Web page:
Robert Burns (1759-1796) is considered Scotland's greatest poet. Best known for his feeling descriptions of country life and for satires against the political and religious hypocrisy of the day, Burns wrote much of his poetry in his broad Scots dialect. The eldest child of William and Agnes Burnes (the elder Burnes spelled his name with an "e"), Burns was born in Ayrshire and lived a life of hard labor and poverty as he struggled with his father to make a series of poor farms productive. By 1886, with his father dead, and more failed farms to the family credit, Burns nearly emigrated to Jamaica. His first volume of poetry, however, was published that year to great acclaim, and Burns became the darling of Edinburgh.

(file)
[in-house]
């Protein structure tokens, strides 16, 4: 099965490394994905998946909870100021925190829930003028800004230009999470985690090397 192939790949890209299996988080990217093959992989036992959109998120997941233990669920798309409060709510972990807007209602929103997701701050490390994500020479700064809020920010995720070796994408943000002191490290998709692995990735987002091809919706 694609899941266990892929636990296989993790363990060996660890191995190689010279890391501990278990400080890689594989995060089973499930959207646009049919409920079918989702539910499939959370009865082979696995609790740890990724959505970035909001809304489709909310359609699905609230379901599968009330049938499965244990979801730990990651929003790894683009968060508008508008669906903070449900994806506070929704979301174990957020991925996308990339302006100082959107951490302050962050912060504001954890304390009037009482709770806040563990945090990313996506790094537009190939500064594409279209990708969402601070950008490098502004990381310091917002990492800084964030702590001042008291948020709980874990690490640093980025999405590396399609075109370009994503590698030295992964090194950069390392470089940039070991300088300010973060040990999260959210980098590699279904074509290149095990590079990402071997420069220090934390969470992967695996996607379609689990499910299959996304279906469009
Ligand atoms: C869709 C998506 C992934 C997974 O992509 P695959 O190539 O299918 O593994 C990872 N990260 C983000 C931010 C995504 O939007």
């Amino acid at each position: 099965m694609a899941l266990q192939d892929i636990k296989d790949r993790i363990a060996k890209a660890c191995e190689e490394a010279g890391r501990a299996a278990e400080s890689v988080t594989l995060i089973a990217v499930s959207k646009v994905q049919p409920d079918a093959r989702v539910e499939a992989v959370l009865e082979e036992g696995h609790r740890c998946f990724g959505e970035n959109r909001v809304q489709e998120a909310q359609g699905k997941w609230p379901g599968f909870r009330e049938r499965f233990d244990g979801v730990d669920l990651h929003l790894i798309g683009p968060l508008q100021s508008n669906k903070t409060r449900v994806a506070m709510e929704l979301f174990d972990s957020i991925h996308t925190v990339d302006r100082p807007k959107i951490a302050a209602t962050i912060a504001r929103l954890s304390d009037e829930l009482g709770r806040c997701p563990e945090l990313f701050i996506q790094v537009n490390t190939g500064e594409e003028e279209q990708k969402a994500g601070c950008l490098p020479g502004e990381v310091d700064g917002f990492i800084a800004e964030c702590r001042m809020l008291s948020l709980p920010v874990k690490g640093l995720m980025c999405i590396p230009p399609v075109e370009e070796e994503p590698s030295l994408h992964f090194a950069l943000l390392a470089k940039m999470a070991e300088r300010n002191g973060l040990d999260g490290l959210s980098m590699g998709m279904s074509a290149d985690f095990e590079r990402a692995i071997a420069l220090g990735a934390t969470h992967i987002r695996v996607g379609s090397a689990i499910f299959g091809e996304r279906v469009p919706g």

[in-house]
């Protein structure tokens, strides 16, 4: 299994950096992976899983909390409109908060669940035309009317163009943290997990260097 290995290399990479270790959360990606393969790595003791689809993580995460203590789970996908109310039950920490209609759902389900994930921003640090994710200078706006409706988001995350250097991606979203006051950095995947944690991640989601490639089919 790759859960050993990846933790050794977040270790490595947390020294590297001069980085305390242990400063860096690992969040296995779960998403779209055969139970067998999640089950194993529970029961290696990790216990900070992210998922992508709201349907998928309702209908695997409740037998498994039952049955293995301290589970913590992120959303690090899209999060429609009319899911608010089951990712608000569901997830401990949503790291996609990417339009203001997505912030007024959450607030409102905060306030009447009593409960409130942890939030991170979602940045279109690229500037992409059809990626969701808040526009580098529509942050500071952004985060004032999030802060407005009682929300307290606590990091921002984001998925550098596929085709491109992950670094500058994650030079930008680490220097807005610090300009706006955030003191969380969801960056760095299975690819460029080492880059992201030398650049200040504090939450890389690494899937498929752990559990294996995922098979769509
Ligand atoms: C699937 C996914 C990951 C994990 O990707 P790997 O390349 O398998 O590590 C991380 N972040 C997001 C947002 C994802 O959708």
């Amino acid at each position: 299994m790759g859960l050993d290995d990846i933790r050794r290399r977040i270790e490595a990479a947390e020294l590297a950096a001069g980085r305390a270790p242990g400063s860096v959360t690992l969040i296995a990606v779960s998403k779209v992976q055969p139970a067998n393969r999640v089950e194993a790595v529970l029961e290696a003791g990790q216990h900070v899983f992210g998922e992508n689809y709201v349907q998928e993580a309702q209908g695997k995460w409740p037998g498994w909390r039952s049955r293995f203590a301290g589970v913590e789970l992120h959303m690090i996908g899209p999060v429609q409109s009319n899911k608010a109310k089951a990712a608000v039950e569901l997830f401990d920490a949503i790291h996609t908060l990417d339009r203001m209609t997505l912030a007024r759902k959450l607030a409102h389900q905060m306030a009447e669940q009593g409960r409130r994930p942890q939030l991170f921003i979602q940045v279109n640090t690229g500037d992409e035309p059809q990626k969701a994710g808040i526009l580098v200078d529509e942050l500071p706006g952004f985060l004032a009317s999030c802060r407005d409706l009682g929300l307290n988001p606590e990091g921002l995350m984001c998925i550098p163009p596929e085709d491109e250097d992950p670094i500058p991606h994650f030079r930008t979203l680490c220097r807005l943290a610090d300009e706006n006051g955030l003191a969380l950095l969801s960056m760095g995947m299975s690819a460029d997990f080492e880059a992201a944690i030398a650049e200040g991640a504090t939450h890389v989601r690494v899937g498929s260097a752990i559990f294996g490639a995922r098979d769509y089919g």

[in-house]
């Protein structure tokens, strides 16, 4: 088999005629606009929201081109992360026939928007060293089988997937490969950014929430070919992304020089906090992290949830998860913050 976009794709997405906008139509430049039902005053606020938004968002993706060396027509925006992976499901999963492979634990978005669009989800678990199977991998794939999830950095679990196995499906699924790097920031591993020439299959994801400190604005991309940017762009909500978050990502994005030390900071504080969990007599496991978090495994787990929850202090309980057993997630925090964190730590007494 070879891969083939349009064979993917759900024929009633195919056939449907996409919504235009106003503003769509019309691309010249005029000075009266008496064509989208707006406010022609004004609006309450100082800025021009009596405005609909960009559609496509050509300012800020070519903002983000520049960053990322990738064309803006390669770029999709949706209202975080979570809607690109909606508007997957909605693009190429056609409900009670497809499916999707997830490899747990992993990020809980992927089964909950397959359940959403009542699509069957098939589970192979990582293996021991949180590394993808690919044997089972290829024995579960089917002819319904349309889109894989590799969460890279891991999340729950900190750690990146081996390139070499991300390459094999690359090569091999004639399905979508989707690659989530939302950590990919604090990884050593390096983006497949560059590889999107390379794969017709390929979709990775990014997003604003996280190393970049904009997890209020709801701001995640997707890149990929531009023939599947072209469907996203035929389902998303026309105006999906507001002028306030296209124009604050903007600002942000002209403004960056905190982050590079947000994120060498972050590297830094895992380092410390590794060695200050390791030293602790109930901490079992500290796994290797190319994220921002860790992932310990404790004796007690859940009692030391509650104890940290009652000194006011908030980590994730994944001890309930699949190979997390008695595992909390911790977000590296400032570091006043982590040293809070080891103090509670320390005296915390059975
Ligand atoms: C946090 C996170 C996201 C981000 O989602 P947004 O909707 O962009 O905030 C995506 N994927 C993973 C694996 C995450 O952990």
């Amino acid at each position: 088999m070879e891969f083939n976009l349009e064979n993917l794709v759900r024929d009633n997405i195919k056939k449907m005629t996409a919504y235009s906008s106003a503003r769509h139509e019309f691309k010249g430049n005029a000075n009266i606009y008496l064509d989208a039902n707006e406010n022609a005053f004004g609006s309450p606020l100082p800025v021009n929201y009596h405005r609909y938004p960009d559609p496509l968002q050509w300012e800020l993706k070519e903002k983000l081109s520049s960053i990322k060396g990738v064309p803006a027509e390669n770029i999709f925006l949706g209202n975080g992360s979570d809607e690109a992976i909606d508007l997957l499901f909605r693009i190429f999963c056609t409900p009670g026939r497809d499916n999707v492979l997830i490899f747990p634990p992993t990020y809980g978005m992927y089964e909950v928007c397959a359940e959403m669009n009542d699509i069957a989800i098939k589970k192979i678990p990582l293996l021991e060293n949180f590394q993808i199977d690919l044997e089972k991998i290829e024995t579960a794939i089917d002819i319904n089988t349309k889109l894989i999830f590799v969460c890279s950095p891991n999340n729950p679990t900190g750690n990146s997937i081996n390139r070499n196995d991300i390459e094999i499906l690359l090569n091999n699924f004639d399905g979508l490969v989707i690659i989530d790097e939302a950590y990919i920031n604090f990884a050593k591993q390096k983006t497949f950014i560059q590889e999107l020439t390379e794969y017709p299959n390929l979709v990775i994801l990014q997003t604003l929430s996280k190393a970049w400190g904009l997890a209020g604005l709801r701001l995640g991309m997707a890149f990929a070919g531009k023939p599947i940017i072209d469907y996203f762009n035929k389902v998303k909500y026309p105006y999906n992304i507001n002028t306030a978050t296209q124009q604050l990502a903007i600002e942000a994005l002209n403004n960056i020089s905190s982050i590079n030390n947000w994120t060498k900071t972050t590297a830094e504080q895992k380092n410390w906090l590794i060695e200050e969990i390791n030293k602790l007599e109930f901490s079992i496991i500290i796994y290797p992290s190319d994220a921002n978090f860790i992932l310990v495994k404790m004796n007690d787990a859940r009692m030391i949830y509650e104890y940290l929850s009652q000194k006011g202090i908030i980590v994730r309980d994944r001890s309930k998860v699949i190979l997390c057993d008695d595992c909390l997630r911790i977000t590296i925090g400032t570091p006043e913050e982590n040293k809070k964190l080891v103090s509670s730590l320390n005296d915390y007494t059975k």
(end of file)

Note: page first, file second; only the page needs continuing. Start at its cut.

Further editions of poetry developed Burns' international reputation. Late in his life, supporting himself as an exciseman, Burns helped to collect and also wrote a wide-range of traditional Scottish songs.